- Cook pasta according to the package directions. To the sauté pan add some fat (olive oil, coconut oil, butter, whatever you like) then the protein and veggies. Season with salt and pepper. Stir occasionally until cooked through… it should take about the same amount of time as the pasta.
- Drain the cooked pasta and add it to the sauté pan. Add some marinara sauce. Stir around just until heated through.
- For me, the dish is only complete after it’s got a lil parmesan cheese on top.
If the veg/protein cooks before the pasta is done, just turn the heat to low or warm while you wait. If the pasta finishes first, just drain it and return it to the pan on the stove. Add a little pasta sauce just so the noodles don’t stick together. Turn the heat off and cover with a lid. Let it sit while the veg/protein finishes. No biggie.
*For veggies think anything. Bell pepper, mushroom, broccoli, carrot, green beans, spinach, kale, zucchini, yellow squash, eggplant, red onion, green onion, asparagus, tomatoes, bok choy, cauliflower, jalapeno, peas, swiss chard, corn, seriously, you name it.
How much? I usually pick 1-3 different veg. Too many more and you’ll be making a ton of food. That’s fine if you’re cooking for a family! But if it’s for just yourself or just you and a partner, pick only a few veggies. For example, if you pick mushrooms and broccoli like me, by the time you buy a small package of mushrooms and a small head of broccoli, you’ve got a ton of veg if you’re cooking for 1! Probably too much. So either double your pasta/protein for leftovers or use half the mushroom package and half the broccoli head.
**For the protein? Try chicken breast, chicken thigh, edamame, tofu, tempeh, pork chop, sliced beef labeled “stir fry” or any other “quick cooking” tender beef, flavored chicken sausage, ground beef, ground chicken, ground turkey, shrimp, canned tuna, canned salmon. Again, it’s endless.
How much? Usually about 2-4 oz of meat per person will do, depending on how hungry you are and how much food you want to make.
Lastly, keep in mind the smaller you chop the veg & protein, the quicker they cook. Also, try to cut them into somewhat even sizes so they all finish cooking at the same time.
How much pasta? Depends on your appetite and activity level. When I’m beefing up pasta with protein and veg, I generally cook 1/3 – 1/2 cup (measured dry) of any small-shaped pasta like elbow macaroni or small shells. For any large-shaped pasta like rigatoni or farfalle, I cook 3/4 – 1 cup (measured dry) per person. For spaghetti I usually go about 2 oz (measured dry) per person. The best way to tell how much is enough is to eat slowly, and notice your fullness. Wait 10-20 minutes after the meal to really determine your hunger/fullness level. If you’re way too full when you’re done, take note and next time make less. If you’re still hungry after, take note and next time make more. If you wake up the next morning starving, take note too. Again, learn as you go and adjust accordingly.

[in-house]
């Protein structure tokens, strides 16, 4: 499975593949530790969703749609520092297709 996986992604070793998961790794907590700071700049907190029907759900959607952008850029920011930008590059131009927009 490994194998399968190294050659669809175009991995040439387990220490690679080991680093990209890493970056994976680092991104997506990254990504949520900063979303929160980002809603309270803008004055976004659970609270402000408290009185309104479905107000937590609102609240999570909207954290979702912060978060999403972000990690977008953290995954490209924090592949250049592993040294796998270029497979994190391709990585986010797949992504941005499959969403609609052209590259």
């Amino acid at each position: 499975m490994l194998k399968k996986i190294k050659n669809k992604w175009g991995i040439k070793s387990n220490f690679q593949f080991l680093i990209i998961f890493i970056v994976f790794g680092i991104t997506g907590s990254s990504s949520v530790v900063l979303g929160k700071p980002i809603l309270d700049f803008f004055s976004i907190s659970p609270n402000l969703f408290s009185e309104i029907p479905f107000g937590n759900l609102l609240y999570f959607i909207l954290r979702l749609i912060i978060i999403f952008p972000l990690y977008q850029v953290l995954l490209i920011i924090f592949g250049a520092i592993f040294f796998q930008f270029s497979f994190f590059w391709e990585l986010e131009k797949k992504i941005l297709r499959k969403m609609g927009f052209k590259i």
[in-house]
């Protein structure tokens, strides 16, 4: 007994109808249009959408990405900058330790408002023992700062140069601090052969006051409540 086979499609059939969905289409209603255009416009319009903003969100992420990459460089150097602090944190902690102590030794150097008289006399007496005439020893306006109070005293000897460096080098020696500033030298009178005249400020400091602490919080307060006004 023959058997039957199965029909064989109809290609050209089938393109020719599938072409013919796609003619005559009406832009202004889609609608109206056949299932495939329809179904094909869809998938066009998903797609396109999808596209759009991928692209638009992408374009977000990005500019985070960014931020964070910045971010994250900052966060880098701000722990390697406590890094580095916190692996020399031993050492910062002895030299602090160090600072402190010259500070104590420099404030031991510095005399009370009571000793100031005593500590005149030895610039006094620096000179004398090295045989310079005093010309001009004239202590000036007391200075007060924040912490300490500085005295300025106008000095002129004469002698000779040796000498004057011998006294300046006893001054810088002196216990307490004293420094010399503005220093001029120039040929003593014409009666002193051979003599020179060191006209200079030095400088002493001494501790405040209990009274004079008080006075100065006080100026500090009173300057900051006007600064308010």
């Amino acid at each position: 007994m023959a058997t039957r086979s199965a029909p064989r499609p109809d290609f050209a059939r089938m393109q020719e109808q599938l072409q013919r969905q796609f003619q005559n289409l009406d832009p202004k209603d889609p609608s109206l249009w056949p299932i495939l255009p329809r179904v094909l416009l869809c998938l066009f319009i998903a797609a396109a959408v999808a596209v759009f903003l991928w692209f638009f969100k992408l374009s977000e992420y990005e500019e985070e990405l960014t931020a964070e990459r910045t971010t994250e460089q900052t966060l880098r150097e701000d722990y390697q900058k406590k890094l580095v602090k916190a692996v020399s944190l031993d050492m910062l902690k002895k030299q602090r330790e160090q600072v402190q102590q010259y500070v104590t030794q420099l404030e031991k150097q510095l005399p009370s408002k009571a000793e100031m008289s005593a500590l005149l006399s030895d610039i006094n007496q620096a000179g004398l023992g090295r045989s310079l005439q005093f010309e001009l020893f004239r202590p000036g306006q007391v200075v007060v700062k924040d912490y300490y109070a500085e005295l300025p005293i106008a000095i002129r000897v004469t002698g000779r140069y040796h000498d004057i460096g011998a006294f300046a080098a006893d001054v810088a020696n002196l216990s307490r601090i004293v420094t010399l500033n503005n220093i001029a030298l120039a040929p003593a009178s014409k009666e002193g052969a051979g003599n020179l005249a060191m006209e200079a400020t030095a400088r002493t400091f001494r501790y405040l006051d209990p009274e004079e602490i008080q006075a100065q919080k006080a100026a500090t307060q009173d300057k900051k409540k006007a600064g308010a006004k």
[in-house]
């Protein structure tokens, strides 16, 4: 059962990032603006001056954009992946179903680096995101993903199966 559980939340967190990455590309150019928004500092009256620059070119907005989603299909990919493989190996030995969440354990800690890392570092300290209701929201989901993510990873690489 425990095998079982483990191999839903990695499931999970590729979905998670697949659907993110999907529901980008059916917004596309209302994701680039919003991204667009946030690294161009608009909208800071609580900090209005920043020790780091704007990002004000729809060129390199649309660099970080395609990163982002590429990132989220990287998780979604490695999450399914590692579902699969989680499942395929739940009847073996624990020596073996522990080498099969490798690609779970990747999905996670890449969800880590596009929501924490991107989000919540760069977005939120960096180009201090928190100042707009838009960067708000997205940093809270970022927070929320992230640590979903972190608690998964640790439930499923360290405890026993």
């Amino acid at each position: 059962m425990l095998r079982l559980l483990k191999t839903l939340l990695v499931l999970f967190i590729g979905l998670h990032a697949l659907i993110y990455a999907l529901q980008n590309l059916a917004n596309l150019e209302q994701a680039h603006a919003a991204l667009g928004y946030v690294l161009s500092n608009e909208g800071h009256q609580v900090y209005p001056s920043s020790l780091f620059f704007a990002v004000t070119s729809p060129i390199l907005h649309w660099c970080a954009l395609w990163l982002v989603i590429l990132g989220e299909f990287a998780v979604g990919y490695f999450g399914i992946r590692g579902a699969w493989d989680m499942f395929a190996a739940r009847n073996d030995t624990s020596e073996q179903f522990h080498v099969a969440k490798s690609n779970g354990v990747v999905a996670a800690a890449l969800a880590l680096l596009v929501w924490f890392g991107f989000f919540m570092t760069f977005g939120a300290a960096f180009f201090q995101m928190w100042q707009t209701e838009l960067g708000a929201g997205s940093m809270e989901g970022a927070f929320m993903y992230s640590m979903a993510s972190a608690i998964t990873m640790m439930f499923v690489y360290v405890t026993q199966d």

Some examples of dishes you can make with this formula:
- broccoli + cremini mushroom + chicken breast + elbow macaroni (pictured)
- green and red bell pepper + Italian chicken sausage + farfalle
- kale + edamame + spaghetti
- spinach + carrot + ground beef + thin spaghetti
- shitake mushrooms + baby bok choy + penne
- eggplant + shallot + ground turkey + rigatoni
- tomato + spinach + shrimp + angel hair
Now get going on learning how to cook, how much, what ingredients to pick, and if you made too much or too little. Learning these things take time. They don’t happen overnight! (<– That’s where that compassion piece from your New Year’s Resolution comes in. If you have no idea what I’m talking about refer my New Year’s Day post.) Seriously, just do it. After all, it’s for your own good.
- elbow macaroni
- marinara sauce
- parmesan cheese, for topping
- Heat water in a pot (to boil pasta) and heat large sauté pan over medium heat.
- Chop veggies and protein.
- Cook pasta according to directions. Add oil then veggies and protein to the sauté pan, stirring occasionally until cooked through.
- Add cooked pasta and sauce to the pan of veggies and protein. Stir until heated through. Serve with parmesan cheese.
Share what dish you’ve made from this formula by leaving a comment below!